I must admit I found learning about the many, many varieties of flowers that I needed to grow as a cut flower grower a bit overwhelming. The flowers I loved and had grown for years were very familiar, but there were large areas of horticultural knowledge in which I was totally lacking. Celosia was one of these areas. I had never grown even one variety, ever. Now I know that there are basically three types: wheat, plume and crested, also known as plicata (wheat), plumosa (plume) and cristata (crested). Cockscomb, the traditional old-fashioned form is a cristata. But 'Texas Vintage Rose'--she's a plumosa. And what a beauty. This flower is actually a mix, with several forms and many colors, which was developed by veteran flower grower Frank Arnosky in Texas and popularized and distributed by floret.com What makes the flower so beautiful is a pinkish silvery sheen that is present on most of the flowers as well as the dark burgundy stems of at least half of the plants. There are also green forms in the mix, but all are pretty. The whole planting has a very ethereal look to it and has to be seen in person to fully appreciate the shimmering beauty. A bucket full is absolutely amazing.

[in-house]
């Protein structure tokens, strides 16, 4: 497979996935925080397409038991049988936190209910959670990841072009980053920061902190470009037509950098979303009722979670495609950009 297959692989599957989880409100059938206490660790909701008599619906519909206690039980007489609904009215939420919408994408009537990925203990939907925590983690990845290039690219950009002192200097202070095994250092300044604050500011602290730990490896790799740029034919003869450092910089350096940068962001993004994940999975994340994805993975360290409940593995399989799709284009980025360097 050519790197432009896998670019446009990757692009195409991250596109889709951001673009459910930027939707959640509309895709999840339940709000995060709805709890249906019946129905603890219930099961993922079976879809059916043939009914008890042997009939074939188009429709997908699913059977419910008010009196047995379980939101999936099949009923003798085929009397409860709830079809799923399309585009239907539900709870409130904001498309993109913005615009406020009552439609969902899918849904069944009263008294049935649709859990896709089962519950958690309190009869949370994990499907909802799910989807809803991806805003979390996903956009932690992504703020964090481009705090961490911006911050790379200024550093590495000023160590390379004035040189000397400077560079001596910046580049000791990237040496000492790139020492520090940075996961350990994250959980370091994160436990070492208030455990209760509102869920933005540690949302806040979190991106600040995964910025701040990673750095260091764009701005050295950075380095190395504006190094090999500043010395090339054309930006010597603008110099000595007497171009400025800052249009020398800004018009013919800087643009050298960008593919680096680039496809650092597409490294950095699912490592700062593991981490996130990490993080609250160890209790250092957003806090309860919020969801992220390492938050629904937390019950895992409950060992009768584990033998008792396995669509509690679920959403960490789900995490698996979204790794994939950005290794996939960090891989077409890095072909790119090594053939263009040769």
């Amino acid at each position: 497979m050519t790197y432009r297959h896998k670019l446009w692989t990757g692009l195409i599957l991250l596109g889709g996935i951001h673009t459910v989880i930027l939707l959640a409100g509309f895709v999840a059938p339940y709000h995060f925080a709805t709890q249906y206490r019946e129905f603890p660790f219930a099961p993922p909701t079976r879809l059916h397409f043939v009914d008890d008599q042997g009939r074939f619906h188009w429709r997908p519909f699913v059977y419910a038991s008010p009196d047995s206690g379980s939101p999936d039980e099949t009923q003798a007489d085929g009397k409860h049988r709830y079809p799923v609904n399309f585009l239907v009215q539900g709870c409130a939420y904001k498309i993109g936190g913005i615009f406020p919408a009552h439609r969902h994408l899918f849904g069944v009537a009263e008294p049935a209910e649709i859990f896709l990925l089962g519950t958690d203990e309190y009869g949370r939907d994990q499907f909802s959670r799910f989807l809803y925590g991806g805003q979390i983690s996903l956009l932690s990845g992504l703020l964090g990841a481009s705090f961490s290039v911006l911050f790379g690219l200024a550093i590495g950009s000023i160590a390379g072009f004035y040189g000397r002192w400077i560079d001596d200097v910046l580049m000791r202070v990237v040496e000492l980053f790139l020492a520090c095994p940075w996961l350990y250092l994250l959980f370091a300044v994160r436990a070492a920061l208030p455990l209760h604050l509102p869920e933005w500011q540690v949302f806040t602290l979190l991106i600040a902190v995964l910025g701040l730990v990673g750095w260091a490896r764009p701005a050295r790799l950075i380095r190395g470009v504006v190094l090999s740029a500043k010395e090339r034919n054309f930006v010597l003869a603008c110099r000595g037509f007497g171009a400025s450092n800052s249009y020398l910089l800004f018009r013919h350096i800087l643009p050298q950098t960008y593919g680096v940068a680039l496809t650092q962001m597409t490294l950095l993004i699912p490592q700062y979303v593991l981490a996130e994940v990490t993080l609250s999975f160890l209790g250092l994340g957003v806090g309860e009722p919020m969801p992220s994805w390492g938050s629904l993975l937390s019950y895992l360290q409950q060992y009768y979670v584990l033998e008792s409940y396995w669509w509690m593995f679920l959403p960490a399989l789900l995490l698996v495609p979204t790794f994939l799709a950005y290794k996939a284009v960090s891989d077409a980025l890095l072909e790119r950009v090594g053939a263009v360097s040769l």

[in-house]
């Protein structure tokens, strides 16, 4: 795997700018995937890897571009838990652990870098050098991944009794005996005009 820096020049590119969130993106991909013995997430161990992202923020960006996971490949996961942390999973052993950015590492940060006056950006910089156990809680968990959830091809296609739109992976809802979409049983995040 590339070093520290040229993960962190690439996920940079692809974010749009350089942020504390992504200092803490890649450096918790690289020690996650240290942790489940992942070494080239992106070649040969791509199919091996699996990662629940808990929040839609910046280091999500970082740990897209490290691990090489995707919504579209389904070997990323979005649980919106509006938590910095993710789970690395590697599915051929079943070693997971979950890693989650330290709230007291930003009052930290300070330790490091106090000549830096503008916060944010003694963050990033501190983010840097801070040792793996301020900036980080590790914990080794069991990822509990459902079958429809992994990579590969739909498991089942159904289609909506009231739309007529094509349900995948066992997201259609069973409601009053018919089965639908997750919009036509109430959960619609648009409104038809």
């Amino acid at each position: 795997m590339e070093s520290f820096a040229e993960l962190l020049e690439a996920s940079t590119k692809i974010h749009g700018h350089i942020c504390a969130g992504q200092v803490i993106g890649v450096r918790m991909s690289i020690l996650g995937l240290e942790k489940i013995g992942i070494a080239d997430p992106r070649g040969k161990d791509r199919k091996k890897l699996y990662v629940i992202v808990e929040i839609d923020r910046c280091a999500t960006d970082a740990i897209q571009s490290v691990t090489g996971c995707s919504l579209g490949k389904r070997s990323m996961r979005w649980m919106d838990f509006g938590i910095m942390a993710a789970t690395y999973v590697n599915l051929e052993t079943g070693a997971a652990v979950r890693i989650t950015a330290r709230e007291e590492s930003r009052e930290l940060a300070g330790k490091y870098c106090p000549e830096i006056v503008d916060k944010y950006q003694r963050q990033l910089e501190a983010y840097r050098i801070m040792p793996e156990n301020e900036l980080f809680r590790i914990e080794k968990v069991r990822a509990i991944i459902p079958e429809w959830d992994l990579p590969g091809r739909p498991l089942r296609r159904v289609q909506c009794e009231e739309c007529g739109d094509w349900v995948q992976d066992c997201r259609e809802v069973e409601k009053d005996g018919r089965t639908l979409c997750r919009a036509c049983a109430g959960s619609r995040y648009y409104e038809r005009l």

'Texas vintage rose' with eucalyptus


My second year as a farmer I was lucky enough to purchase a flat of 25 plugs of 'Texas Vintage Rose' from a grower who just happened to have extra plants. I planted just after July 4th in our large new growing field. They did phenomenally well and were absolutely beautiful. Unfortunately I was unable to save seed due to our early frost, but the next year I started early and was able to save seed. I usually hold back a packets of seed just in case of disaster when saving seed. (Buying seed from floret is a wild scramble.) After several years of growing this plant I now have a large stock of seed and it re-seeds everywhere. I didn't even plant it this year and had a large row of it to harvest from.